Levinas’s political judgement The Esprit articles 1934–1983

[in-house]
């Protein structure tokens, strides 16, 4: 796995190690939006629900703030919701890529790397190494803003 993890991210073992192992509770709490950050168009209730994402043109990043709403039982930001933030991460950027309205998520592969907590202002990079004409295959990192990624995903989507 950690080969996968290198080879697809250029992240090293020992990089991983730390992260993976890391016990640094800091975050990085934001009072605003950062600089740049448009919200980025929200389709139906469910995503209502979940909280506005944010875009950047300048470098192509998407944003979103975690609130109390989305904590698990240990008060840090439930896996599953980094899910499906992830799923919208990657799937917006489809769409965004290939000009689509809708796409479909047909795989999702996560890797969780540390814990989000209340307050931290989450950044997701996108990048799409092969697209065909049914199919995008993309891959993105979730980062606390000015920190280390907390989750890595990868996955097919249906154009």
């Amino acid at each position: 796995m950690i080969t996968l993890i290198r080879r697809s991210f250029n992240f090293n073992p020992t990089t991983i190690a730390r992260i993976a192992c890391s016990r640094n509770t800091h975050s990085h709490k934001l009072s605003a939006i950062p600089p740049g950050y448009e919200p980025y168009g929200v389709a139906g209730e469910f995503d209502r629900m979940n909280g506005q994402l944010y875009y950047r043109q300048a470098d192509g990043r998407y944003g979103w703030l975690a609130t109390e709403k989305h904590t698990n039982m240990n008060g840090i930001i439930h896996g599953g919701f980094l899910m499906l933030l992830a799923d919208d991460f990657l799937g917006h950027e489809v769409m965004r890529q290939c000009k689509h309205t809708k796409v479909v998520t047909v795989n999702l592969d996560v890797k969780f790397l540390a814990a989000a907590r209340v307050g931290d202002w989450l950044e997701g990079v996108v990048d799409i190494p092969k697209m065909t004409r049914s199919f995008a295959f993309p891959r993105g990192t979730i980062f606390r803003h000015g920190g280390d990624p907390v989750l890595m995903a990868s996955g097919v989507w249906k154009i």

Lebanon, Levinas revealed a capacity for political judgement that at ﬁrst glance seems remote from the prevailing picture of Levinasian ethics. While refusing the synthesis of realpolitik and mysticism that to some extent characterized the Likud era in Israeli politics, Levinas was nevertheless forthright in making a link between his ethical theory and the political struggle between the State of Israel and Palestinian nationalists, claiming that ʻin alterity we can ﬁnd an enemyʼ.  The other is not only the stranger, partner in a dyadic relation, but also ʻthe unhated enemyʼ with whom the relation has to be one of war.